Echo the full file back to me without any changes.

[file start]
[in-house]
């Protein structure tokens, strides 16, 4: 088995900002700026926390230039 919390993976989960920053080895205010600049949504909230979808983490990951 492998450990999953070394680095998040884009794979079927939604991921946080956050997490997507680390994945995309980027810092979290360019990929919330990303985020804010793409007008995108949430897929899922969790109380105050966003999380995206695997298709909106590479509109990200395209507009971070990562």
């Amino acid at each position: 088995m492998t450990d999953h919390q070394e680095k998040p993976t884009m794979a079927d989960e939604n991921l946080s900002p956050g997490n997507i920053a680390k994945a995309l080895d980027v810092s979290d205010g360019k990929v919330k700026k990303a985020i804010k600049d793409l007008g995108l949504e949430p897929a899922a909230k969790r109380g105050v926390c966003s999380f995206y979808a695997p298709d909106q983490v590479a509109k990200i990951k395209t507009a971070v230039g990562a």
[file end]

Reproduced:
[in-house]
């Protein structure tokens, strides 16, 4: 088995900002700026926390230039 919390993976989960920053080895205010600049949504909230979808983490990951 492998450990999953070394680095998040884009794979079927939604991921946080956050997490997507680390994945995309980027810092979290360019990929919330990303985020804010793409007008995108949430897929899922969790109380105050966003999380995206695997298709909106590479509109990200395209507009971070990562």
């Amino acid at each position: 088995m492998t450990d999953h919390q070394e680095k998040p993976t884009m794979a079927d989960e939604n991921l946080s900002p956050g997490n997507i920053a680390k994945a995309l080895d980027v810092s979290d205010g360019k990929v919330k700026k990303a985020i804010k600049d793409l007008g995108l949504e949430p897929a899922a909230k969790r109380g105050v926390c966003s999380f995206y979808a695997p298709d909106q983490v590479a509109k990200i990951k395209t507009a971070v230039g990562a």